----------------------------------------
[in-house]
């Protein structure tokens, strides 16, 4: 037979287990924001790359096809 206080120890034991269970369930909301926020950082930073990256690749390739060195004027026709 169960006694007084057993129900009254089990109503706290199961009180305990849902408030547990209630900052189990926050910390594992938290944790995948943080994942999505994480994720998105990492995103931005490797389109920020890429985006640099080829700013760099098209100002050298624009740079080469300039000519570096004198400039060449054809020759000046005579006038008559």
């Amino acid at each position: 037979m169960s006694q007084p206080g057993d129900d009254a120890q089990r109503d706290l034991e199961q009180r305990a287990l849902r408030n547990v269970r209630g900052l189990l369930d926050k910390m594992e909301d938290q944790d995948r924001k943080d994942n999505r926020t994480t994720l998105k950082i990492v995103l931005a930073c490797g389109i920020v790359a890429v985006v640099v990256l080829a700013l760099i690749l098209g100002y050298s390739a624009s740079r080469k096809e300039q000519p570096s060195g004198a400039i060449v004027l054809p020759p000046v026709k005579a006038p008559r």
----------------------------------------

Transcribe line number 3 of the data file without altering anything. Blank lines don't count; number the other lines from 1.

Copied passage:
């Amino acid at each position: 037979m169960s006694q007084p206080g057993d129900d009254a120890q089990r109503d706290l034991e199961q009180r305990a287990l849902r408030n547990v269970r209630g900052l189990l369930d926050k910390m594992e909301d938290q944790d995948r924001k943080d994942n999505r926020t994480t994720l998105k950082i990492v995103l931005a930073c490797g389109i920020v790359a890429v985006v640099v990256l080829a700013l760099i690749l098209g100002y050298s390739a624009s740079r080469k096809e300039q000519p570096s060195g004198a400039i060449v004027l054809p020759p000046v026709k005579a006038p008559r």